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Toothpaste: Do you need it? What’s in it?

The Ancient Egyptians are said to have first developed toothpaste made from ashes, eggshells, pumice and water. The Greeks and Romans added crushed bones and oyster shells. And as reported in, “the very essence of early tooth care was “abrasion,” and it stayed this way for a very long time.”

But as reported in the International Dental Journal, abrasion is just about the worst thing you can do for your teeth and gums. Toothpaste may be the source of tooth enamel damage and heightened sensitivity. Instead of making your teeth whiter, brushing with some toothpaste thins enamel, and creates a darker appearance — and consumers, in perpetual search for whiter teeth, brush more.

Abrasives are common ingredients in toothpaste and combined with “vigorous brushing, damage results in a unique “sandblasted” effect on tooth enamel. Most people don’t use the recommended “pea-sized squirt” but instead may load the bristles with the notion that if a little is good, more is better.

The Oldest Known Recipe For A Toothpaste Possibly Comes From Ancient Egypt. Credit:

Consumers can purchase a myriad of toothpaste with different claims: to whiten teeth, freshen breath, and there are pastes for sensitive teeth too. But when shopping for toothpaste, be sure to read the label. Living in Cuenca, we have many of the brands marketed in the U.S. One thing for sure, avoid toothpaste (and all products) with triclosan.

According to, “If you’ve been concerned about your toothpaste containing triclosan — an antibacterial that helps prevent gingivitis — the good news is that it’s essentially gone from the U.S. market, though it’s still technically permitted.

Read the ingredient label carefully to avoid Triclosan.

Until a few months ago, Colgate Total still contained the ingredient. But it has now been updated to a triclosan-free formula, renamed Colgate Total SF.”

The U.S. Food & Drug Administration (FDA) says that studies are underway to evaluate the safety of triclosan.

Consumer Reports writes that triclosan has been removed from many kinds of toothpaste, “Because of widespread circulation of research probably suggesting that triclosan may disrupt some thyroid hormones and immunity, and contribute to antibiotic resistance overall, says Tunde Akinleye, a chemist in Consumer Reports’ food safety division. (Triclosan was banned from hand soaps and body washes in 2017.)”

That’s good news for consumers, Akinleye says, “because triclosan is just not worth the risk.” So if you have a tube of the old formula in your bathroom, we suggest tossing it.”

According to Consumer Reports, read the ingredient labels:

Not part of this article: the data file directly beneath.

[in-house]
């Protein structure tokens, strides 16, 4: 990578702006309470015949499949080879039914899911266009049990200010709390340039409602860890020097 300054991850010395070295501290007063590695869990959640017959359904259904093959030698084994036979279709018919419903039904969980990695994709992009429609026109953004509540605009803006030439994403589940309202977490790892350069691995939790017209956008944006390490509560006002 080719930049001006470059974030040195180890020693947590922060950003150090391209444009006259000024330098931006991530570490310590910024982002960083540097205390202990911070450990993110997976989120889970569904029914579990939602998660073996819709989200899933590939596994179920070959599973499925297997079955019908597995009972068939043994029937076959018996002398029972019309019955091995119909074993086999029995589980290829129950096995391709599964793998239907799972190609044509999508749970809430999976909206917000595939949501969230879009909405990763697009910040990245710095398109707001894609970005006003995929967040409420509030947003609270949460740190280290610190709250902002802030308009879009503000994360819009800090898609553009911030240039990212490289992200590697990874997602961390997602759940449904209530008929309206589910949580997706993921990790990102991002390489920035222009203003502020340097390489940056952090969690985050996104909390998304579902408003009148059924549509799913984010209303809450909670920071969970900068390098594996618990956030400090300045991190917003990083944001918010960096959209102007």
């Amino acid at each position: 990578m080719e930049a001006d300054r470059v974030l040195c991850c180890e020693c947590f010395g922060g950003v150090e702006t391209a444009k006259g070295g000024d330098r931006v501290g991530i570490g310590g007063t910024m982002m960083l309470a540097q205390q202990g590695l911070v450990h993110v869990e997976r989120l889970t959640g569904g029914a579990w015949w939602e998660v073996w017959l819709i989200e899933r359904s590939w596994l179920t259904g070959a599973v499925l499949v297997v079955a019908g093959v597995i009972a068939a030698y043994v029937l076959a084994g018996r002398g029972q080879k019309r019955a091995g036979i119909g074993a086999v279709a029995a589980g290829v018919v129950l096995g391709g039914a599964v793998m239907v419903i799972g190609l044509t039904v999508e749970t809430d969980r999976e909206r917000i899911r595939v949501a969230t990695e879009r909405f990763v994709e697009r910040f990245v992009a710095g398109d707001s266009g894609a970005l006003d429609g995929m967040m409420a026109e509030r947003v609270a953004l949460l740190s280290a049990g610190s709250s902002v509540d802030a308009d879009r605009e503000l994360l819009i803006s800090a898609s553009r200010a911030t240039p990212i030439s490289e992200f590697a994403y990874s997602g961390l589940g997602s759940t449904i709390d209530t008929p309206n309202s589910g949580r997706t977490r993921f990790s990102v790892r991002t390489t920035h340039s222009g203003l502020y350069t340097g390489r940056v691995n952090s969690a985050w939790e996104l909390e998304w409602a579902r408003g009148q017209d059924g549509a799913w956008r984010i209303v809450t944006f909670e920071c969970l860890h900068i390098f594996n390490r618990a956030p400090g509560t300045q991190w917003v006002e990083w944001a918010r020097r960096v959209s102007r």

ADA seal of acceptance: A toothpaste bearing this seal from the American Dental Association must be safe and effective at whatever its label claims. It also must contain fluoride, have no ingredients that “cause or contribute to” decay and not harm teeth.

Abrasives: Calcium carbonate and modified silica help to remove food debris and surface stains.

Baking soda: Toothpaste with baking soda (sodium bicarbonate) shows some promise for reducing plaque and may slightly decrease gum bleeding from gingivitis compared with toothpaste that doesn’t have it.

Desensitizers: Used regularly, ingredients such as sodium citrate, casein phosphopeptide and potassium nitrate may help relieve uncomfortable sensitivity. They “are effective in some people and not in others,” says Richard Niederman, professor at the NYU College of Dentistry.

Fluoride: This active ingredient comes in several different forms (including sodium fluoride and stannous fluoride) and helps protect teeth from decay. “Fluoride is effective at reducing cavities by 20 to 30 percent,” Niederman says. Stannous fluoride may also help with sensitivity and gum inflammation. You can buy fluo­ride-free toothpaste, but it probably won’t help reduce cavities.

Sodium lauryl sulfate (SLS): SLS is called a detergent, but it has little cleaning power. Instead, it creates foam to help circulate the toothpaste into nooks and crannies. Some people may get canker sores or experience peeling of mouth tissue in as little as one use. If you’re among them, look for SLS-free or “nonfoaming” toothpaste.

Whiteners: Basic whiteners include hydrogen peroxide, which chemically lightens teeth, and polyphosphates, such as sodium hexametaphosphate, said to help with enamel staining. But some experts say these aren’t concentrated enough or in contact with tooth surfaces long enough to make a noticeable difference. And polyphosphates may cause mouth irritations.

Xylitol: Some small studies suggest that toothpaste with both fluoride and xylitol may be better at cavity prevention than a fluoride-only product. But experts say that even brushing several times daily is unlikely to deliver enough xylitol to provide a benefit.